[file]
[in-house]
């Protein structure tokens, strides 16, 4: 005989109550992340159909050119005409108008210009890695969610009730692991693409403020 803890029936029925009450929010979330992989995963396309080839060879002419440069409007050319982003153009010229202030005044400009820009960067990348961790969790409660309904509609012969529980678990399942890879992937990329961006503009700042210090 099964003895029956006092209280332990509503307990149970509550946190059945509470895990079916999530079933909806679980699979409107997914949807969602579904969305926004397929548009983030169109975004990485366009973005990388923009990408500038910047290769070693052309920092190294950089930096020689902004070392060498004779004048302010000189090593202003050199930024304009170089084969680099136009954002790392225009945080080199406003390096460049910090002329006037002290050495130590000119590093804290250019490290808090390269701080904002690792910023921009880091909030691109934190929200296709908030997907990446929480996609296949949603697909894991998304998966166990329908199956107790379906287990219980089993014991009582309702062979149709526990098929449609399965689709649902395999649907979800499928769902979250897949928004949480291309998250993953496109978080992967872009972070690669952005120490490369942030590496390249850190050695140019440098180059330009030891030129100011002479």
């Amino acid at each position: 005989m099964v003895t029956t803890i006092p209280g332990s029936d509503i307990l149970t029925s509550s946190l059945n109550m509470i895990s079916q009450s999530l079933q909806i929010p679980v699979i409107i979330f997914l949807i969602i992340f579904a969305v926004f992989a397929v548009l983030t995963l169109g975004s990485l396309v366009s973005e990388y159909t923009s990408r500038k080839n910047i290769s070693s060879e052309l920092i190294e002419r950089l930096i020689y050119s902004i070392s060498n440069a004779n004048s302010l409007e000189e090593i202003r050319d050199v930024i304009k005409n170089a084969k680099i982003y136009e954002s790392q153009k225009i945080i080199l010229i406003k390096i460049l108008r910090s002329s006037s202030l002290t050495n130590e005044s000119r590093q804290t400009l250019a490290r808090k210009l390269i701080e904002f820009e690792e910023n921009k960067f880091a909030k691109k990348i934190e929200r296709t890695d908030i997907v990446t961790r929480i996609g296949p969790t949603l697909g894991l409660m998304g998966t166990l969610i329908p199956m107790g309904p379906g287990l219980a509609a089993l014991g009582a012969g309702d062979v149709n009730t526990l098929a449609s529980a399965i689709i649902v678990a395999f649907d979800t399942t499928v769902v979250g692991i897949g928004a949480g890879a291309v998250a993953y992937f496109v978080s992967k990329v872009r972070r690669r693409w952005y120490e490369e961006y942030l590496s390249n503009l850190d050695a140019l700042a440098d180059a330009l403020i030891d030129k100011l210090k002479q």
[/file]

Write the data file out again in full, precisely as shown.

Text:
[in-house]
């Protein structure tokens, strides 16, 4: 005989109550992340159909050119005409108008210009890695969610009730692991693409403020 803890029936029925009450929010979330992989995963396309080839060879002419440069409007050319982003153009010229202030005044400009820009960067990348961790969790409660309904509609012969529980678990399942890879992937990329961006503009700042210090 099964003895029956006092209280332990509503307990149970509550946190059945509470895990079916999530079933909806679980699979409107997914949807969602579904969305926004397929548009983030169109975004990485366009973005990388923009990408500038910047290769070693052309920092190294950089930096020689902004070392060498004779004048302010000189090593202003050199930024304009170089084969680099136009954002790392225009945080080199406003390096460049910090002329006037002290050495130590000119590093804290250019490290808090390269701080904002690792910023921009880091909030691109934190929200296709908030997907990446929480996609296949949603697909894991998304998966166990329908199956107790379906287990219980089993014991009582309702062979149709526990098929449609399965689709649902395999649907979800499928769902979250897949928004949480291309998250993953496109978080992967872009972070690669952005120490490369942030590496390249850190050695140019440098180059330009030891030129100011002479």
């Amino acid at each position: 005989m099964v003895t029956t803890i006092p209280g332990s029936d509503i307990l149970t029925s509550s946190l059945n109550m509470i895990s079916q009450s999530l079933q909806i929010p679980v699979i409107i979330f997914l949807i969602i992340f579904a969305v926004f992989a397929v548009l983030t995963l169109g975004s990485l396309v366009s973005e990388y159909t923009s990408r500038k080839n910047i290769s070693s060879e052309l920092i190294e002419r950089l930096i020689y050119s902004i070392s060498n440069a004779n004048s302010l409007e000189e090593i202003r050319d050199v930024i304009k005409n170089a084969k680099i982003y136009e954002s790392q153009k225009i945080i080199l010229i406003k390096i460049l108008r910090s002329s006037s202030l002290t050495n130590e005044s000119r590093q804290t400009l250019a490290r808090k210009l390269i701080e904002f820009e690792e910023n921009k960067f880091a909030k691109k990348i934190e929200r296709t890695d908030i997907v990446t961790r929480i996609g296949p969790t949603l697909g894991l409660m998304g998966t166990l969610i329908p199956m107790g309904p379906g287990l219980a509609a089993l014991g009582a012969g309702d062979v149709n009730t526990l098929a449609s529980a399965i689709i649902v678990a395999f649907d979800t399942t499928v769902v979250g692991i897949g928004a949480g890879a291309v998250a993953y992937f496109v978080s992967k990329v872009r972070r690669r693409w952005y120490e490369e961006y942030l590496s390249n503009l850190d050695a140019l700042a440098d180059a330009l403020i030891d030129k100011l210090k002479q």